What No One Tells You About Miscarriage

I hoped and prayed that I would never be in a place where I’d be writing this blog post from the perspective of a first-hand experience. And it took me a long time to finally be at a place where I felt like I could sit down and start typing. But I knew how important it was and that eventually, I wanted to put my heart and thoughts about it into words.

A Little Bit of Our Story

In June of 2021, Jordan and I talked about when we would start trying to have our second child. We were so fortunate and blessed that our firstborn, Sylas, was a complete and total surprise. So we weren’t quite sure what “trying” would actually look like or how long it would take us. Little did we know the plan God had in store for us, because about two weeks after we had that conversation, we found out we were pregnant.

It felt too good to be true. The fact that we got pregnant so quickly took us a little off guard and almost made me feel guilty especially because of how much of a struggle this can be for others. I always want to be sensitive to that and acknowledge those around us who have been hoping and praying for their chance for what I’m sure feels like forever. Nonetheless, we were over the moon excited and couldn’t believe we would get to experience this incredible journey for the second time.

The First Appointment

Then began that waiting period until our first appointment. It was scheduled for the week after Sylas’s first birthday party. We had shared the big news with our family and good friends and couldn’t wait to have that first bit of reassurance after the ultrasound. In the weeks leading up to it, I had felt in my gut like something was wrong even though there weren’t really any signs of it.

I had no bleeding, no cramping, no indications that anything wasn’t right. In fact, I actually felt nauseous and threw up a few times which I never even did in my first pregnancy. At the same time, I just FELT different. Like I couldn’t picture being pregnant in the wintertime or giving birth in March (which would’ve been my due date). It’s as if God was preparing my heart for what was to come because in my gut I just couldn’t see this pregnancy coming to fruition.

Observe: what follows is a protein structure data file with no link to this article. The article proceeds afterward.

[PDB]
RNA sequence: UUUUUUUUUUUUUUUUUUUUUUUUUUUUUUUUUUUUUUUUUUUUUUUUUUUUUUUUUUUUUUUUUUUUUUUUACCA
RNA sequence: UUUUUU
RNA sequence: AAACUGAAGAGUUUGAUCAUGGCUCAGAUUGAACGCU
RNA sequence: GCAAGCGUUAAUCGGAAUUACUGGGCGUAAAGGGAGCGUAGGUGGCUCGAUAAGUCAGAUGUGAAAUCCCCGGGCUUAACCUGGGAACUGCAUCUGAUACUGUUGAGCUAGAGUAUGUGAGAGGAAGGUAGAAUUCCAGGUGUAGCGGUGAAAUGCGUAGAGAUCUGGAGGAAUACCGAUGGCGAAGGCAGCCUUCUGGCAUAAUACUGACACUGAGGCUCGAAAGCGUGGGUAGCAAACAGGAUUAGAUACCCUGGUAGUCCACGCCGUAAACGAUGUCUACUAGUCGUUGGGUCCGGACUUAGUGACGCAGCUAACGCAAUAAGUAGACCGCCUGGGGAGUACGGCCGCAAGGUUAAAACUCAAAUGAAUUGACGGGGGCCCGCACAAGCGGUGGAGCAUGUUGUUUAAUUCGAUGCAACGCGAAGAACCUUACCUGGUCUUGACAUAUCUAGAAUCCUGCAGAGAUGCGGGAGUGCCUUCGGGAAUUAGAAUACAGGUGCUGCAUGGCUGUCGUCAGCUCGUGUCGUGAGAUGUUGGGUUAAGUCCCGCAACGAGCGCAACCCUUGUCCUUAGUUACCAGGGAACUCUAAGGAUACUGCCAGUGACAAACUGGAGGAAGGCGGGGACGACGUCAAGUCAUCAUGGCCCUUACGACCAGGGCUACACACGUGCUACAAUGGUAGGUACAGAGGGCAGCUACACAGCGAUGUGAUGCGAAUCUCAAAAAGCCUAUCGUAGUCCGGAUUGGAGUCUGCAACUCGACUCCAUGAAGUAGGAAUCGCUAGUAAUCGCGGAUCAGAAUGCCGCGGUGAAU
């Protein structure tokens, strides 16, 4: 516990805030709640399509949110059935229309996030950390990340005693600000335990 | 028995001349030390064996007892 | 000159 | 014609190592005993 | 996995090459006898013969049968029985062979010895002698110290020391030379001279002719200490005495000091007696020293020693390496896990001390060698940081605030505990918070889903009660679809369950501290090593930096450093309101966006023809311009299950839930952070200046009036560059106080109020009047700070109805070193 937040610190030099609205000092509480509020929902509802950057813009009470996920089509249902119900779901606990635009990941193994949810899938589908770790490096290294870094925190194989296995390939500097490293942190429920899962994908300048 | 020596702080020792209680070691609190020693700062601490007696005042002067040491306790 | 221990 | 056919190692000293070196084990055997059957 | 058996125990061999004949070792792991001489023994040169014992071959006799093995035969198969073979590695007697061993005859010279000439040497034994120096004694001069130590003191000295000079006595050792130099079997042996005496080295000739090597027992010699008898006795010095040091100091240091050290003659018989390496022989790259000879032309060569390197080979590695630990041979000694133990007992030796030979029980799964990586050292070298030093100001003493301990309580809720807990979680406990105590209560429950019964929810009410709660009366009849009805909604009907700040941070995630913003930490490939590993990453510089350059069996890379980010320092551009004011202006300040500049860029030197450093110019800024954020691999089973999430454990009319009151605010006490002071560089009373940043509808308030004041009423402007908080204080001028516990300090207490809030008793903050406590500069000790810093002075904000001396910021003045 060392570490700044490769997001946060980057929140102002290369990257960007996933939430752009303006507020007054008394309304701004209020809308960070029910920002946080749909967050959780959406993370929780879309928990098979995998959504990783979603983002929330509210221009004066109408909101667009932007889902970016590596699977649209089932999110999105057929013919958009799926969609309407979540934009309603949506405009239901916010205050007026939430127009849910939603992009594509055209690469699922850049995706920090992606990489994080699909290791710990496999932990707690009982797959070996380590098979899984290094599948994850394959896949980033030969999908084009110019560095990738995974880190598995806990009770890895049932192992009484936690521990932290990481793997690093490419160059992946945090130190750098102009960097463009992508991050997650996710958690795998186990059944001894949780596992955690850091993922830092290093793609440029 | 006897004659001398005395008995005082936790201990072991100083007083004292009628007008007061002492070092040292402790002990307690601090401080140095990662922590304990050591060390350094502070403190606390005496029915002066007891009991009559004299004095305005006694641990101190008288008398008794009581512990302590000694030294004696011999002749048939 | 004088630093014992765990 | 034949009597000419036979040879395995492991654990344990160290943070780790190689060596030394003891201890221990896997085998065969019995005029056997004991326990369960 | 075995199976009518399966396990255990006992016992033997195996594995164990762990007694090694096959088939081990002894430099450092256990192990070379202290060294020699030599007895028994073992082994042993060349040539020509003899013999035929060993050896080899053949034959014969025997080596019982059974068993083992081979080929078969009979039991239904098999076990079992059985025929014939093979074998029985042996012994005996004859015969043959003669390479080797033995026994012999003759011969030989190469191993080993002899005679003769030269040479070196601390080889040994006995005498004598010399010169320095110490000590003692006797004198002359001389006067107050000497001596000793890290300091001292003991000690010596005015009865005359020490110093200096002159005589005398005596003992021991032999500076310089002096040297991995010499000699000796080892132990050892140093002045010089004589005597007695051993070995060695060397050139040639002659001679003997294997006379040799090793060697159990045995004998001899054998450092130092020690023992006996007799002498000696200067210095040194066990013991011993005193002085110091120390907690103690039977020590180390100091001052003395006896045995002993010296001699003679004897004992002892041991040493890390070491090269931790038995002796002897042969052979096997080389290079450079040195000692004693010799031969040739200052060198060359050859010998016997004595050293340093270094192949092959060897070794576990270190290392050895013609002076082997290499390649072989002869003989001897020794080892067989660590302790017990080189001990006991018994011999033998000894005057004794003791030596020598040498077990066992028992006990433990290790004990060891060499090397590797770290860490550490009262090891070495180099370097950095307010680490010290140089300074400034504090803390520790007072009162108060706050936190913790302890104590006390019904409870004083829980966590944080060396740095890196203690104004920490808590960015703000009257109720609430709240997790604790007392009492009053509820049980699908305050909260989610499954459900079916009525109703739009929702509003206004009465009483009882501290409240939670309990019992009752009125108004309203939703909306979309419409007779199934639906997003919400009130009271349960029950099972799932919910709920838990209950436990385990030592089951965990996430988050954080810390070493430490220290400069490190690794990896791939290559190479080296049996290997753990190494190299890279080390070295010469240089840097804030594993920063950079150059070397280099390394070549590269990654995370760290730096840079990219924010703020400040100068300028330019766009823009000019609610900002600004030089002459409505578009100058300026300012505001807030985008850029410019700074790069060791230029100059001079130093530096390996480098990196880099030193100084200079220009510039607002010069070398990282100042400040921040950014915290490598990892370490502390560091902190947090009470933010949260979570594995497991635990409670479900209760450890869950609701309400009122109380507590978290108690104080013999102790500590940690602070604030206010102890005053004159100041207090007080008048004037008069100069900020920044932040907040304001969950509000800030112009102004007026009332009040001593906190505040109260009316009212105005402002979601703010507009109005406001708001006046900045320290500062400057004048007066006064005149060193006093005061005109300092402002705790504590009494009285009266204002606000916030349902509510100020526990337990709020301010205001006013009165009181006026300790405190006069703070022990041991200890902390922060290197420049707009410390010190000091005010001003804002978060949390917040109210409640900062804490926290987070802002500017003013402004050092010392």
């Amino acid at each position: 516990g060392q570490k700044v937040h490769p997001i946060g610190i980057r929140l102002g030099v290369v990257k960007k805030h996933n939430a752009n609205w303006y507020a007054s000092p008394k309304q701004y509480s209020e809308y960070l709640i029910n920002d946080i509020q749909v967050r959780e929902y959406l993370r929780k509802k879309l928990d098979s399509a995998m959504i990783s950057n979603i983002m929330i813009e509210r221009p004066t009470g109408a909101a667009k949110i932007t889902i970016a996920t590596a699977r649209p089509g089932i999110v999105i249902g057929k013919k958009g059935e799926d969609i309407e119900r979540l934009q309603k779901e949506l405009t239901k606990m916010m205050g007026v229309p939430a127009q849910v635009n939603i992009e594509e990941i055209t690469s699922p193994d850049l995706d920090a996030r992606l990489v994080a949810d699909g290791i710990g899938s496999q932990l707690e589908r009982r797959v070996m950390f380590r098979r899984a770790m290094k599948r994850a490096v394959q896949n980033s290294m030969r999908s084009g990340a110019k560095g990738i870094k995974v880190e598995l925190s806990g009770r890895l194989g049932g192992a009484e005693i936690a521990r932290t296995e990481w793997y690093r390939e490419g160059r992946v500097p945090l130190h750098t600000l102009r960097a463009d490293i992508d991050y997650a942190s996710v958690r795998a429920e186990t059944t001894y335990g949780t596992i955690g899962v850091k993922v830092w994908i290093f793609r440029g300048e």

The afternoon of our appointment, I felt so nervous sitting with Jordan in the waiting room. I was shaky and so anxious that I thought I might puke. When we went into the ultrasound room and the tech began the scan, right away I could tell something was wrong. She asked me if my cycle had been regular up until that point, to which I replied they had been. I had been tracking for a couple of months and knew the exact timing that we got pregnant. The tech then told us she could see a sack and a fetal pole but no baby had developed yet. It looked to be around 5 weeks and 5 days gestation.

The Realization Of Our Loss

Right away I broke down because I KNEW that it wasn’t just an early pregnancy. With the timing of when I had gotten a positive test, I should have been a little over 8 weeks that day. I knew right then and there that we had lost this baby and that I’d soon be miscarrying. Sure enough, I was able to miscarry naturally the following weekend. Ironically, right after we took these images. They were supposed to be our “announcement” photos but we decided to go through with taking them anyway as our way of celebrating and honoring the baby we hoped and prayed for, but never got to meet.